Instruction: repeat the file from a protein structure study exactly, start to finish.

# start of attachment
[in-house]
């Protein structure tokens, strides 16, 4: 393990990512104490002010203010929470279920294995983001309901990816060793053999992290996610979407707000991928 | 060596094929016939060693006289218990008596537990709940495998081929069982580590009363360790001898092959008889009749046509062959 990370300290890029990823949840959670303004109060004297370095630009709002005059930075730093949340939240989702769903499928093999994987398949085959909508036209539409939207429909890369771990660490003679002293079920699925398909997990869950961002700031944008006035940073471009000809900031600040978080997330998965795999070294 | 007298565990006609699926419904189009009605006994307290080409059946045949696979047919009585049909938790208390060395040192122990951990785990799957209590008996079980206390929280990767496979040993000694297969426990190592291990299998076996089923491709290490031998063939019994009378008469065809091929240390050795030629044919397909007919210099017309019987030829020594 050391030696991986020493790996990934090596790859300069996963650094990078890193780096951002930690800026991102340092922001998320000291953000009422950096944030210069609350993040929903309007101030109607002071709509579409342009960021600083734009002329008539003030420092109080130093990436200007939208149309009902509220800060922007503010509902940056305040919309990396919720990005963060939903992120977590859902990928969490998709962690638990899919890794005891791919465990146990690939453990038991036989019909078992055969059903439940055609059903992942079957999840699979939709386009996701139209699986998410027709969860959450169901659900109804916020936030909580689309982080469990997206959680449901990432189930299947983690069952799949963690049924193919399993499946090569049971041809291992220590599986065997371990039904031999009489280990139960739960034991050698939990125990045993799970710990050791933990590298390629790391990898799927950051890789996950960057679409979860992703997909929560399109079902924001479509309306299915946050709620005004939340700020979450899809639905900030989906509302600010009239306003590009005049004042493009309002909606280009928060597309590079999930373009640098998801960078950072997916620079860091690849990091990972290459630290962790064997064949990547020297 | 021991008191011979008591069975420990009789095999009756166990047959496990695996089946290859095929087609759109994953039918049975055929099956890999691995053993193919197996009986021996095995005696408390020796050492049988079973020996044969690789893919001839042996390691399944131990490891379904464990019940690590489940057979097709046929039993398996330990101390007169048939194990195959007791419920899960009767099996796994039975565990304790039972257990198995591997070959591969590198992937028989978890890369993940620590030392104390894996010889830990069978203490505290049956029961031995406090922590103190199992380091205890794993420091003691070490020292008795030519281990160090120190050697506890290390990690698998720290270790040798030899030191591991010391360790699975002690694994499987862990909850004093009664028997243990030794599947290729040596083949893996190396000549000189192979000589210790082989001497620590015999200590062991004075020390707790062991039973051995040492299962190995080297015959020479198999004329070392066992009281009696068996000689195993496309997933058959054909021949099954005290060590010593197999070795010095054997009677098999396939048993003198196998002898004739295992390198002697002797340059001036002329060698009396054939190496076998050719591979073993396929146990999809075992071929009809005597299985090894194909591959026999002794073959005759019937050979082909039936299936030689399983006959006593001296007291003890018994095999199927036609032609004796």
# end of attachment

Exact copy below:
[in-house]
């Protein structure tokens, strides 16, 4: 393990990512104490002010203010929470279920294995983001309901990816060793053999992290996610979407707000991928 | 060596094929016939060693006289218990008596537990709940495998081929069982580590009363360790001898092959008889009749046509062959 990370300290890029990823949840959670303004109060004297370095630009709002005059930075730093949340939240989702769903499928093999994987398949085959909508036209539409939207429909890369771990660490003679002293079920699925398909997990869950961002700031944008006035940073471009000809900031600040978080997330998965795999070294 | 007298565990006609699926419904189009009605006994307290080409059946045949696979047919009585049909938790208390060395040192122990951990785990799957209590008996079980206390929280990767496979040993000694297969426990190592291990299998076996089923491709290490031998063939019994009378008469065809091929240390050795030629044919397909007919210099017309019987030829020594 050391030696991986020493790996990934090596790859300069996963650094990078890193780096951002930690800026991102340092922001998320000291953000009422950096944030210069609350993040929903309007101030109607002071709509579409342009960021600083734009002329008539003030420092109080130093990436200007939208149309009902509220800060922007503010509902940056305040919309990396919720990005963060939903992120977590859902990928969490998709962690638990899919890794005891791919465990146990690939453990038991036989019909078992055969059903439940055609059903992942079957999840699979939709386009996701139209699986998410027709969860959450169901659900109804916020936030909580689309982080469990997206959680449901990432189930299947983690069952799949963690049924193919399993499946090569049971041809291992220590599986065997371990039904031999009489280990139960739960034991050698939990125990045993799970710990050791933990590298390629790391990898799927950051890789996950960057679409979860992703997909929560399109079902924001479509309306299915946050709620005004939340700020979450899809639905900030989906509302600010009239306003590009005049004042493009309002909606280009928060597309590079999930373009640098998801960078950072997916620079860091690849990091990972290459630290962790064997064949990547020297 | 021991008191011979008591069975420990009789095999009756166990047959496990695996089946290859095929087609759109994953039918049975055929099956890999691995053993193919197996009986021996095995005696408390020796050492049988079973020996044969690789893919001839042996390691399944131990490891379904464990019940690590489940057979097709046929039993398996330990101390007169048939194990195959007791419920899960009767099996796994039975565990304790039972257990198995591997070959591969590198992937028989978890890369993940620590030392104390894996010889830990069978203490505290049956029961031995406090922590103190199992380091205890794993420091003691070490020292008795030519281990160090120190050697506890290390990690698998720290270790040798030899030191591991010391360790699975002690694994499987862990909850004093009664028997243990030794599947290729040596083949893996190396000549000189192979000589210790082989001497620590015999200590062991004075020390707790062991039973051995040492299962190995080297015959020479198999004329070392066992009281009696068996000689195993496309997933058959054909021949099954005290060590010593197999070795010095054997009677098999396939048993003198196998002898004739295992390198002697002797340059001036002329060698009396054939190496076998050719591979073993396929146990999809075992071929009809005597299985090894194909591959026999002794073959005759019937050979082909039936299936030689399983006959006593001296007291003890018994095999199927036609032609004796």